MetLife Stadium

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MetLife Stadium
MetLife Stadium Logo.png
Metlife stadium (Aerial view).jpg
Former names New Meadowlands Stadium 2010
Address 1 MetLife Stadium Drive
Location East Rutherford, New Jersey
Coordinates 40°48′49″N 74°4′28″W / 40.81361°N 74.07444°W / 40.81361; -74.07444Coordinates: 40°48′49″N 74°4′28″W / 40.81361°N 74.07444°W / 40.81361; -74.07444
Public transit NJ Transit Meadowlands Station:

NJT Bus NJT Bus: 353

NJT Bus Coach USA: 351
Owner MetLife Stadium Company, LLC
(New York Jets 50%/New York Giants 50%)[1]
Capacity 82,500[2]
Surface UBU Speed Series S5-M (2013–present)
FieldTurf (2010–2012)
Broke ground September 5, 2007[3]
Opened April 10, 2010[7]
Construction cost $1.6 billion
($1.8 billion in 2017 dollars[4])
Architect 360 Architecture
Rockwell Group
Bruce Mau Design, Inc.
Project manager Hammes Company Sports Development
Structural engineer Thornton Tomasetti
General contractor Skanska AB[5]
Main contractors Structal–Heavy Steel Construction, a division of Canam Group[6]
New York Giants (NFL) (2010–present)
New York Jets (NFL) (2010–present)

MetLife Stadium is an American sports stadium located in East Rutherford, New Jersey. It is part of the Meadowlands Sports Complex and serves as the home stadium for two National Football League (NFL) franchises: the New York Giants and the New York Jets. The stadium is owned by the MetLife Stadium Company, a joint venture of the Giants and Jets, who jointly built the stadium using private funds on land owned by the New Jersey Sports and Exposition Authority. The stadium opened as New Meadowlands Stadium in 2010. In 2011, MetLife, an insurance company based in New York City, acquired the naming rights to the stadium. At a construction cost of approximately $1.6 billion, it was the most expensive stadium ever built,[8] at the time it opened, and is the second-largest stadium in the NFL in terms of seating capacity.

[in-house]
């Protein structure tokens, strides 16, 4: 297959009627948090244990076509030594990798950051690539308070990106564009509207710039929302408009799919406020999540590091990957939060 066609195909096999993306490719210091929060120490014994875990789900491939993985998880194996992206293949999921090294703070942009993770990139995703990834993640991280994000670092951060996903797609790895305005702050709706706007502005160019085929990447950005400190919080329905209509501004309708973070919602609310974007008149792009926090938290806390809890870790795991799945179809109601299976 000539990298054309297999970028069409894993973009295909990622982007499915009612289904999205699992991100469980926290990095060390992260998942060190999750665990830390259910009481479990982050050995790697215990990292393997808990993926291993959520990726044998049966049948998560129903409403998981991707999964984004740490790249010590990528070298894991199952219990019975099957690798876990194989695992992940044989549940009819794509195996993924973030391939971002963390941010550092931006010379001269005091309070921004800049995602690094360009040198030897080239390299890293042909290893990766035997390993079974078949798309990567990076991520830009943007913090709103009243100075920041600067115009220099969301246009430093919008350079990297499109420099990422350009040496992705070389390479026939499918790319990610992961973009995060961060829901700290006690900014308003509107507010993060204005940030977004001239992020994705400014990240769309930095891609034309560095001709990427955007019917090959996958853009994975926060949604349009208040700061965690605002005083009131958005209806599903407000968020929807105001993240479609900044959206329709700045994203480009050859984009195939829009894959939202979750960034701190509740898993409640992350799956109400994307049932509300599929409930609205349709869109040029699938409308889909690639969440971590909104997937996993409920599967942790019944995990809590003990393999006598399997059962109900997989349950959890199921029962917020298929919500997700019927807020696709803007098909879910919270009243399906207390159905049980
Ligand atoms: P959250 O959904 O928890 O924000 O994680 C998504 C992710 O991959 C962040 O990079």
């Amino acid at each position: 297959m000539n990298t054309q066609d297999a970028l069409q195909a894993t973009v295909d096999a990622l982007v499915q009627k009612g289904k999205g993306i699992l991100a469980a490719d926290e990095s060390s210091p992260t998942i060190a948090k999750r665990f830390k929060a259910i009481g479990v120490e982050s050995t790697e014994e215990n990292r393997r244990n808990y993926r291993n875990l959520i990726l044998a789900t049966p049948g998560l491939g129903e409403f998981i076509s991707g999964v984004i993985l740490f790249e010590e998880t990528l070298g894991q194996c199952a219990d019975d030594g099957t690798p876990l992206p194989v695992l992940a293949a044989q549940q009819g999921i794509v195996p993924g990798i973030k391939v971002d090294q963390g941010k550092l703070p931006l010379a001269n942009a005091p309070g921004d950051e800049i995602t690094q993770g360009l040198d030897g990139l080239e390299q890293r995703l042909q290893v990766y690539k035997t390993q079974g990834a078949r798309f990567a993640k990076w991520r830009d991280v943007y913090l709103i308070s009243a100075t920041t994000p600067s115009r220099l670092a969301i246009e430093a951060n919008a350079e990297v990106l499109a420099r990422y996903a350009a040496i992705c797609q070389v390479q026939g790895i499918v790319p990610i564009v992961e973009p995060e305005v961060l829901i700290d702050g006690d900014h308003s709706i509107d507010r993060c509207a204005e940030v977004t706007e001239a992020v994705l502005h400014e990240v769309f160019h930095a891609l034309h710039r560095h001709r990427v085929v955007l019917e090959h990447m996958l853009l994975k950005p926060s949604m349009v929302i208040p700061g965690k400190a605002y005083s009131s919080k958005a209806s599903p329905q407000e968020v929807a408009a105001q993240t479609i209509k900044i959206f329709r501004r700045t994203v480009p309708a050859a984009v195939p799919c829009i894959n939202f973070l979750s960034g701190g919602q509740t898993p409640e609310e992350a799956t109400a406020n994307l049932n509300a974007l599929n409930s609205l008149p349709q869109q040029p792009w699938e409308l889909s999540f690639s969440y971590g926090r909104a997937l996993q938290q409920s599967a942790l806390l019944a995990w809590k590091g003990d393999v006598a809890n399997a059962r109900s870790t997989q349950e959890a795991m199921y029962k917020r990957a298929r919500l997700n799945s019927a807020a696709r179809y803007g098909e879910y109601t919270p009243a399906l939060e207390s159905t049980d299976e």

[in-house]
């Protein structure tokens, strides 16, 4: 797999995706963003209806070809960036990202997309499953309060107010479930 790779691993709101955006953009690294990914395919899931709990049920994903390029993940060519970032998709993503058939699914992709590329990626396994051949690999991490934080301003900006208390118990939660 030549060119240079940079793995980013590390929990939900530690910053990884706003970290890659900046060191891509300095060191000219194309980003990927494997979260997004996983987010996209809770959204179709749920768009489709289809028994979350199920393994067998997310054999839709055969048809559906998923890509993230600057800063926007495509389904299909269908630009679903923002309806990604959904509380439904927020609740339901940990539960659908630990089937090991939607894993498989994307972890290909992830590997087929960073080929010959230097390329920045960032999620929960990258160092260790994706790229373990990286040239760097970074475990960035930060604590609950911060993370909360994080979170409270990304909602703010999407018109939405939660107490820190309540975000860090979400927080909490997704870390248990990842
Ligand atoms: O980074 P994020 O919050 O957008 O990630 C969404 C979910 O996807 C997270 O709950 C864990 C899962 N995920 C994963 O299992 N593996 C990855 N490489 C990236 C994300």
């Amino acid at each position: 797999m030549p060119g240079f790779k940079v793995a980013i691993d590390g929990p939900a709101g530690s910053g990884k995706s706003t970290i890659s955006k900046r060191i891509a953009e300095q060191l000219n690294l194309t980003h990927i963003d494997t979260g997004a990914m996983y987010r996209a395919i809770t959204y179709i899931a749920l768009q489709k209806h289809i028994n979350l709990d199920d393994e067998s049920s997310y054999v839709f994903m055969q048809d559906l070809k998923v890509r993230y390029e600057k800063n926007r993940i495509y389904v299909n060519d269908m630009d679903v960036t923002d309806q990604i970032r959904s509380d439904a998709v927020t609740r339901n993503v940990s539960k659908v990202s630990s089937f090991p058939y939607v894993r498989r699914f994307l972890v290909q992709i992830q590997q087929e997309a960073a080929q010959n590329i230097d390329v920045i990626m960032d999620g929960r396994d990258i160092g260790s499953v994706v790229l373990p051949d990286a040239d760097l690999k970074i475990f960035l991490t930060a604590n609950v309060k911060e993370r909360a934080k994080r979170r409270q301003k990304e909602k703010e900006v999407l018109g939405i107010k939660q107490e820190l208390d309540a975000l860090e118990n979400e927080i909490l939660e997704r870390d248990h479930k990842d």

MetLife Stadium is the only NFL stadium shared by two clubs since the 2000s. Los Angeles' Staples Center (the Clippers and the Lakers) of the National Basketball Association (NBA) is the only other facility to currently house two teams from the same sports league in the United States.


As Giants Stadium approached 30 years of age, it was becoming one of the older stadiums in the NFL. The Jets, who had been the lesser tenants at the stadium (which was called simply "The Meadowlands" for Jets games), sought to have their own stadium built in Manhattan proper, the proposed West Side Stadium. Originally intended to be the 85,000-seat main stadium for New York's bid for the 2012 Summer Olympics, it was designed to be downsized to 75,000 seats for the Jets. However, the West Side Stadium would have required significant public funding, which collapsed in 2005. The Jets then entered into a partnership with the Giants to build a new stadium in which the two teams would be equal partners.


Construction on MetLife Stadium, as seen in 2007 (top) and 2008 (bottom) near Giants Stadium

The architects were tasked with designing a neutral stadium that would still embody the distinct personalities of both franchises. The Giants favored a traditional look of exposed steel framework and rusticated stone while the Jets wanted a sleek and modern look highlighted by metal and glass. With those features in mind the designers used the column/tower dynamic seen in many of Manhattan's skyscrapers as inspiration for the stadium's design.[9]

The base of the stadium's facade is clad in limestone-like stonework while the rest of the stadium is distinguished by an outer skin of aluminum louvers and glass and by interior lighting capable of switching colors, depending on which team is currently playing; blue for the Giants and green for the Jets.[10] This idea originated at the Allianz Arena in Munich, Germany, which is shared between the city's two major soccer clubs, Bayern Munich and 1860 Munich. Unlike Giants Stadium, MetLife Stadium can easily be converted from a Giants game to a Jets game or vice versa, within a matter of hours.[11] The total linear length of louvers is exactly 50,000 meters (50 kilometers) or 163,681 feet (31.1 miles).